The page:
* Welcome to The Big Jewel, where the graduates of today are the leaders of tomorrow...um, except where time travel is involved, because that always makes everything complicated and confusing. Just ask Nathan Thornton.

Commencement Remarks From Dr. Chronos, Time-Traveling High School Graduation Speaker

By:
nrthornton@gmail.com

Congratulations, Class of…looks like sometime in the 1990s?…No? 2014? That’s fine. There’s virtually no difference.

Thank you for that warm and generous introduction, Principal Whidmer! And let’s have a hand for Principal Whidmer, who is celebrating his eighth year of leadership, out of a total of 12, when he resigns in disgrace, under investigation for illegal cockfighting before becoming horribly maimed shortly thereafter in a Cheesecake Factory bar fight.

As your principal mentioned, I am Dr. Chronos! Whom you all know from my many journeys into the very bowels of time!

Today I’m here to tell you that no matter how crazy or unrealistic they might be, you must always follow your dreams. It wasn’t that long ago, I was sitting right where you are. That’s right, I was once a student here myself, Class of 2078! Can I hear a “Go Fighting Indians!”? In the future, we aren’t called the “Fighting Indians,” of course — we’re the “Fighting Space Indians.” You see? Some things never change all that much!

Maybe you dream of becoming a famous astronaut, ready to cower in shame at the might of the powerful Tsyll’nl Armada. Or the President of the United States, bowing in terrified reverence before Ulgrakk the Destroyer. Or of one day visiting South America (not Europe, Asia, or 80% of the land mass of Africa, obviously). All you’ve got to do is believe in yourself.

Do you think I listened to the naysayers when they told me I’d never invent time travel? No. I believed in myself. Did I give in to the doubters when Chronosphere 1 exploded on the launch pad? Never! Did I pay attention to the so-called experts who told me to line the inner shell of Chronosphere 2 with a thin film of tungsten to protect myself against Time Madness? Of course not!

I should’ve, though.

But you can’t change the past. Or the future. Especially when clots of Time Madness cloud every synapse of your brain, rendering you unable to tell one from the other.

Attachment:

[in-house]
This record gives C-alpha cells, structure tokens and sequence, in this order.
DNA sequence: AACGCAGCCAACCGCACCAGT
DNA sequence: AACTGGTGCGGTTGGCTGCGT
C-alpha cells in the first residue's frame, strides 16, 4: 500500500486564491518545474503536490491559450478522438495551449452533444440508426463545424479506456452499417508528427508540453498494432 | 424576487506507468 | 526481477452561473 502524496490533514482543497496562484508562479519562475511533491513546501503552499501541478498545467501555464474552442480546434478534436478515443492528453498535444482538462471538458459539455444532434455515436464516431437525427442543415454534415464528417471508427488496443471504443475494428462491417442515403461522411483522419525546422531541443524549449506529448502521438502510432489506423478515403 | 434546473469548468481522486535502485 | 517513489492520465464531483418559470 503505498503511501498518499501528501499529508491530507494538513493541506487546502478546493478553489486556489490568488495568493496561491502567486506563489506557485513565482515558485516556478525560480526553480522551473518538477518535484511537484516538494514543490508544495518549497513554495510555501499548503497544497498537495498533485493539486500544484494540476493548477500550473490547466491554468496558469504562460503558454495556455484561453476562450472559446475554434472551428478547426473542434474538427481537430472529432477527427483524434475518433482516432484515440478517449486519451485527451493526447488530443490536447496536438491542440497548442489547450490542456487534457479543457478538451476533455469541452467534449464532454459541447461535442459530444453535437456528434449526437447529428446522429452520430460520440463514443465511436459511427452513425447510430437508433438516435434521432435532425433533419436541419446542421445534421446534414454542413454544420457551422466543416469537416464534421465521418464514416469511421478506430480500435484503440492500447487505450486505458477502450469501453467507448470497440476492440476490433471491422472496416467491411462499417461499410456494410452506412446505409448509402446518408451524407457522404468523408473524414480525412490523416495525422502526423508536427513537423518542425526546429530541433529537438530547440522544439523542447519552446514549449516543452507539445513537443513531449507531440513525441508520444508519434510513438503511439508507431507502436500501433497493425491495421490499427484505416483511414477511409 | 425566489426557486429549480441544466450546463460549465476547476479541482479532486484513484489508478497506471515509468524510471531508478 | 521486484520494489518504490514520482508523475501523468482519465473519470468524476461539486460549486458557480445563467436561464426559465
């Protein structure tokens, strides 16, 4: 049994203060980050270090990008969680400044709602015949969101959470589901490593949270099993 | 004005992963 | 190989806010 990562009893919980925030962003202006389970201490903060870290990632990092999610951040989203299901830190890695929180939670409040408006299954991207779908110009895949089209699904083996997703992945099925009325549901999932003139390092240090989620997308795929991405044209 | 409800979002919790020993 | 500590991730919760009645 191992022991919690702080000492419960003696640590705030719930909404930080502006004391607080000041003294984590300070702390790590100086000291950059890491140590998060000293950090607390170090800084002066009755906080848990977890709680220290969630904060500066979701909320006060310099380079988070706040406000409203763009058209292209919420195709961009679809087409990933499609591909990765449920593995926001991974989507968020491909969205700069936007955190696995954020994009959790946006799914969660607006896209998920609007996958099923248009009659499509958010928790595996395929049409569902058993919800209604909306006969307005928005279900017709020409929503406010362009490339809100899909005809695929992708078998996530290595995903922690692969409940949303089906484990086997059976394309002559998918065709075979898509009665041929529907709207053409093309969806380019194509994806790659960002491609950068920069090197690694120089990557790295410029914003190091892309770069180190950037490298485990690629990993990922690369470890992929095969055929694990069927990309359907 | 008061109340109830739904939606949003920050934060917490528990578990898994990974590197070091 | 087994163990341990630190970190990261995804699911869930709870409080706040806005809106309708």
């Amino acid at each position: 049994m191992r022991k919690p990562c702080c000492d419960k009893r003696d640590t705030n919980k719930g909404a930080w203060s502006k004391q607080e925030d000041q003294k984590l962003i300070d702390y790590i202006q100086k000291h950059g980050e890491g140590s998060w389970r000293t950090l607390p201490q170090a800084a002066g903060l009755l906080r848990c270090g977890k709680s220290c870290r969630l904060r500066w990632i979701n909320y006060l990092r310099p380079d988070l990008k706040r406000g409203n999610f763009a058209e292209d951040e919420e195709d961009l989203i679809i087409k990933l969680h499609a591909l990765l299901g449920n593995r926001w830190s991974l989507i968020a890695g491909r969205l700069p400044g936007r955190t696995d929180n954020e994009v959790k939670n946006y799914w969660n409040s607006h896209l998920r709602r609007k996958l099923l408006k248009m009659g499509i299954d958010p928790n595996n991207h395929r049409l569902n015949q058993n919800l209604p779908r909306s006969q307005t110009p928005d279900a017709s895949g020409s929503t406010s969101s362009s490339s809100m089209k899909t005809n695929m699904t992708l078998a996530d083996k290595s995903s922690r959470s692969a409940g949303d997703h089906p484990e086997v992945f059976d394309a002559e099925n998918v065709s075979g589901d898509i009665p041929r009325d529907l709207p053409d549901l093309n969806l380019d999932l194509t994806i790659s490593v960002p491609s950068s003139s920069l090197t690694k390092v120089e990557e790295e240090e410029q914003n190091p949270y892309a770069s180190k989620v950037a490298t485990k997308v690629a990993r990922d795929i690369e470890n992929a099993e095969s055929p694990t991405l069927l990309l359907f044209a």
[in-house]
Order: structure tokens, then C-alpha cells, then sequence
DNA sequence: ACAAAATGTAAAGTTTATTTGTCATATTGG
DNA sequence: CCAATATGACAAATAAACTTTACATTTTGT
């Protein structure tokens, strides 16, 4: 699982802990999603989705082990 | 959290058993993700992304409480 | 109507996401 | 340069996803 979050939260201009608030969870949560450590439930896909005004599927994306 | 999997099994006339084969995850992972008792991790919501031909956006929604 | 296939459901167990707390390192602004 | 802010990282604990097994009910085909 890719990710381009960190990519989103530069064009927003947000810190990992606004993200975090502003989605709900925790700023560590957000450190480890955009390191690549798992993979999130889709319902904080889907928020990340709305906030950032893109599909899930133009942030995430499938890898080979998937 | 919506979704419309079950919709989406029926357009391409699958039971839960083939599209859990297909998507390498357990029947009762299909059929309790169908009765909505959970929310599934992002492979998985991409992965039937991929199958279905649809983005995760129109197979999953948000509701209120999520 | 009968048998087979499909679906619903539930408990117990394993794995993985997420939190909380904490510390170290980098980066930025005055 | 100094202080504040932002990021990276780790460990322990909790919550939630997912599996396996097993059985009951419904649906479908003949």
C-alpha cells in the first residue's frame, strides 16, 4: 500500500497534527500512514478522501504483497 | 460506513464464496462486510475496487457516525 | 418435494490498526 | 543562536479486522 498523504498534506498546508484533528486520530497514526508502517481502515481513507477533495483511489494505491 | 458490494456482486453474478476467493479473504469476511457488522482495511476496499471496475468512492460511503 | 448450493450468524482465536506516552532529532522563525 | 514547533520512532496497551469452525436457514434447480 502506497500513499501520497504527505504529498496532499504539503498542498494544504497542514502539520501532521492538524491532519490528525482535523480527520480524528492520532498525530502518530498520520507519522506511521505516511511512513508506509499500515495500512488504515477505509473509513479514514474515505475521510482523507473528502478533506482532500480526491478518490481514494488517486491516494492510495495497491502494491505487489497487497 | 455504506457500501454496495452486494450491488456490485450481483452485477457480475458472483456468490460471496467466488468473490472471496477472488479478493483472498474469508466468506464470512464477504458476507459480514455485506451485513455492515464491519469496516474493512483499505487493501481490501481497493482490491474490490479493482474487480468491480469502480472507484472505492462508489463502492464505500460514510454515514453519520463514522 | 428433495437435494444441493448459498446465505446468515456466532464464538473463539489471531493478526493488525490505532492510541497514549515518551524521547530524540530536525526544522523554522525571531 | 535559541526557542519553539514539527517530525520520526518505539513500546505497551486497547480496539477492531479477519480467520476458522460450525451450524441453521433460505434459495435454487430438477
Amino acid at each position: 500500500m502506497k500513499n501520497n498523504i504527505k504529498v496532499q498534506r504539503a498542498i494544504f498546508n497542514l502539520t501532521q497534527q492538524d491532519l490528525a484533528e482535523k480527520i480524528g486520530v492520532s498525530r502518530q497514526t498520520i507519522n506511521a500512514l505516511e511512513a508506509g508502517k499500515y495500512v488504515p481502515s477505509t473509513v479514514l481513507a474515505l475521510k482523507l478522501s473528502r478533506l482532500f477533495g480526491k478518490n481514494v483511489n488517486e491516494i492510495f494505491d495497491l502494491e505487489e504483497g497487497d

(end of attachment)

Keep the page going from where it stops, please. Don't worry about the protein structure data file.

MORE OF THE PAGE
That doesn’t mean you won’t become a famous basketball player simply because the rise of the Dunkmotrons make human players obsolete in 2029. And it doesn’t mean you’ll never defeat Santa Anna at the Alamo, or watch a dinosaur making out with a robot, or assassinate President John F. Kennedy, or invent fire, or whatever your dream may be. I’m here to tell you that anything’s possible. Except inventing time travel. That job is taken.

I look around this auditorium today and I see all your friends and loved ones, here to tell you to follow your passion, but please, I beg of you, don’t do it. The chemicals in passion cause type 12 diabetes. But dreams, my young friends! Dreams are what make time travel possible. As you may well know, Chronosphere 2 is powered by the stolen dreams of orphans and prisoners. Orphans and prisoners have some pretty big dreams, and I’ll bet many of you do, too.

So when you pass through the hallowed halls where you’ve spent the last four long years… The last four long years, I said. Those seemingly endless four years? Such a loooong period of time. Nothing on this? Okay.

When you leave this auditorium today, do so knowing that you will be walking into a future that is bright with promise. Perhaps today, you’re the senior class president. And perhaps one day you’ll be the president of a Fortune 500 company! You won’t, Emma, but you will help cook and kill the last living giraffe! And they’ll let you keep some of it after you help wash up!

And you, Cayden! Today you’re the star running back, with dreams of blasting off to the stars. And you sort of will! Parts of you, anyway. And not the parts you’d expect!

Maybe you’re our valedictorian, with dreams of a physics degree from Pepperdine University! And accomplishing that dream in just four years, even after getting your girlfriend Madeline pregnant sophomore year. And maybe you dream of raising a child who will raise his own son to share your love of science and not be the kind of dick scientist who repeatedly tells his colleagues that time travel is “for pussies.” Well, Tyler, I’m here to tell you that that least a portion of those dreams will indeed become a reality.

Because students, it is you who are our future. Wait a minute, that’s not right. If there’s anybody here who’s the future, it’d be me, right? Were any of you guys born in or after 2050? No? Just me?

Class of This Current Year, if you recall just one thing from the words I’ve just spoken or am about to speak, I hope it’s this: Nothing is impossible, except changing the past or the future. So keep following your dreams, except for most of you.

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* Welcome to The Big Jewel, where we try not to eat anything with a face. No, really, not even those potato chips with the face of Jesus. If following this life path seems too stringent to you, let Nathan Thornton explain how easy it can be.